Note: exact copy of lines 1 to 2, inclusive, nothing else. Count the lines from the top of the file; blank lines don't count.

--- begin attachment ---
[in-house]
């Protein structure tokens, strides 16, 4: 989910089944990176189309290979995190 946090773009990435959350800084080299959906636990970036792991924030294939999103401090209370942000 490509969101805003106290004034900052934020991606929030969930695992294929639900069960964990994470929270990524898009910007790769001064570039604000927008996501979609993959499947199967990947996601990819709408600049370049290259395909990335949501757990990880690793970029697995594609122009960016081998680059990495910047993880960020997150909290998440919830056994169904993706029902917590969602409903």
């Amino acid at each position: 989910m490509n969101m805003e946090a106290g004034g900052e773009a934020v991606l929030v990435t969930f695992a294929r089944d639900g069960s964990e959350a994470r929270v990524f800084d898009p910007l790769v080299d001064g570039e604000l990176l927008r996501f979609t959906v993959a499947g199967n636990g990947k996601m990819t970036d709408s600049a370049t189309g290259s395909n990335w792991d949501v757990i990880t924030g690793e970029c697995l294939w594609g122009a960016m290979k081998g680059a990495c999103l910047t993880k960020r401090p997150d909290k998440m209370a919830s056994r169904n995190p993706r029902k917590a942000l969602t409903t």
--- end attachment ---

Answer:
[in-house]
């Protein structure tokens, strides 16, 4: 989910089944990176189309290979995190 946090773009990435959350800084080299959906636990970036792991924030294939999103401090209370942000 490509969101805003106290004034900052934020991606929030969930695992294929639900069960964990994470929270990524898009910007790769001064570039604000927008996501979609993959499947199967990947996601990819709408600049370049290259395909990335949501757990990880690793970029697995594609122009960016081998680059990495910047993880960020997150909290998440919830056994169904993706029902917590969602409903």